“My initial reaction is shock,” she said. “However, with the market we’re in now, I think we get shocking numbers often.”
Daryl Carter has the listing for 12.2 acres adjacent to the Valencia Village property, which is on the market. Carter said they also chose to leave the offering unpriced so the market could determine the value. “I would like to give a note of thanks to the Schoolfields and Lantower for setting the bar very high,” he said. “That’s a really good number. I hope they’re very successful.”
NeoCity master planners Perkins+Will identified the Schoolfield site as having “the greatest potential to be a grand public entrance to the district, complete with public art, decorative lighting and a distinctive sign to spur commercial development in NeoCity and on privately owned land that fronts E192.”
In 2020, Lantower bought a 41-acre multifamily site in Sunrise City, a mixed-use community on Vineland Road. The developer has an approved Site Development Plan for a 321-unit complex and applied for building permits in 2019 but did not commence construction. On June 16, Lantower filed a revised SDP for 332 units on 26 acres.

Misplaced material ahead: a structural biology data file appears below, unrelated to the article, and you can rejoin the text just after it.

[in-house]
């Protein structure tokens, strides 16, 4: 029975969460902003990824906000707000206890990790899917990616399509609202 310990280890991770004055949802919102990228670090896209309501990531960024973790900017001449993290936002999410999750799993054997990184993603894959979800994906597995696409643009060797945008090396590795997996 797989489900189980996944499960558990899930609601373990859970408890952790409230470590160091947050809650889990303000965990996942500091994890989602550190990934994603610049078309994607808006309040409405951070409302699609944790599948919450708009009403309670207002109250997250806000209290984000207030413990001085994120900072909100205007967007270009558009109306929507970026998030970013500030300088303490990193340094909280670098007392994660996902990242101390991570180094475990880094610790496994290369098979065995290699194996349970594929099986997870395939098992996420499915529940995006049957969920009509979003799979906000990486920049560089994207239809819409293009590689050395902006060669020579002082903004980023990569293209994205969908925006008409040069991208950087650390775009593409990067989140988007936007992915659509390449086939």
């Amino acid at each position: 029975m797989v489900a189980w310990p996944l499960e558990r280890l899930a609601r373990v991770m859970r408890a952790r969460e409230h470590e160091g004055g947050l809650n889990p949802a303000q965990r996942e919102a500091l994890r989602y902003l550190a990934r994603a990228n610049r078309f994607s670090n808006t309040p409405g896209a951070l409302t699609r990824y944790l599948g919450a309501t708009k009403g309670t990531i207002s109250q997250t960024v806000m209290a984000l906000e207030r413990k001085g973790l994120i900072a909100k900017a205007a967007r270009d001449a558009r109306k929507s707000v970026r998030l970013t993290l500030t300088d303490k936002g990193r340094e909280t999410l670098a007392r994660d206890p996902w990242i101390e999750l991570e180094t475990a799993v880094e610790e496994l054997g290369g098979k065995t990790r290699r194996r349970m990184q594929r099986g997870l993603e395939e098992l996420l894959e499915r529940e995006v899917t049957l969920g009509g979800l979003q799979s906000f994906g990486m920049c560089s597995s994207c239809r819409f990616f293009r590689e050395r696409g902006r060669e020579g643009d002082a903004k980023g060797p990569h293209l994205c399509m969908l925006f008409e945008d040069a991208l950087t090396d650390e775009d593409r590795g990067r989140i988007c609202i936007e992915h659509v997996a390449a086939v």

Lantower President Phillipe LaPointe had previously told GrowthSpotter the company plans two phases of construction. Both SDP filings were for Lot 9, but the company still owns Lot 10, which is about 15 acres. The initial plans called for a mix of mid-rise garden-style apartment building and clusters of carriage-house units, along with a clubhouse, resort pool, dog park and two courtyard-style outdoor amenity areas.
LaPointe said both phases would share the central amenities. “We have taken the position that tenants want a very large, state-of-the-art gym and clubhouse with a best-in-class kitchen for entertaining their friends,” LaPointe said. “They’d rather have one exceptional pool that’s the center of the property than to have two pools.”
EDITOR’S NOTE: This story has been updated with comments from the developer.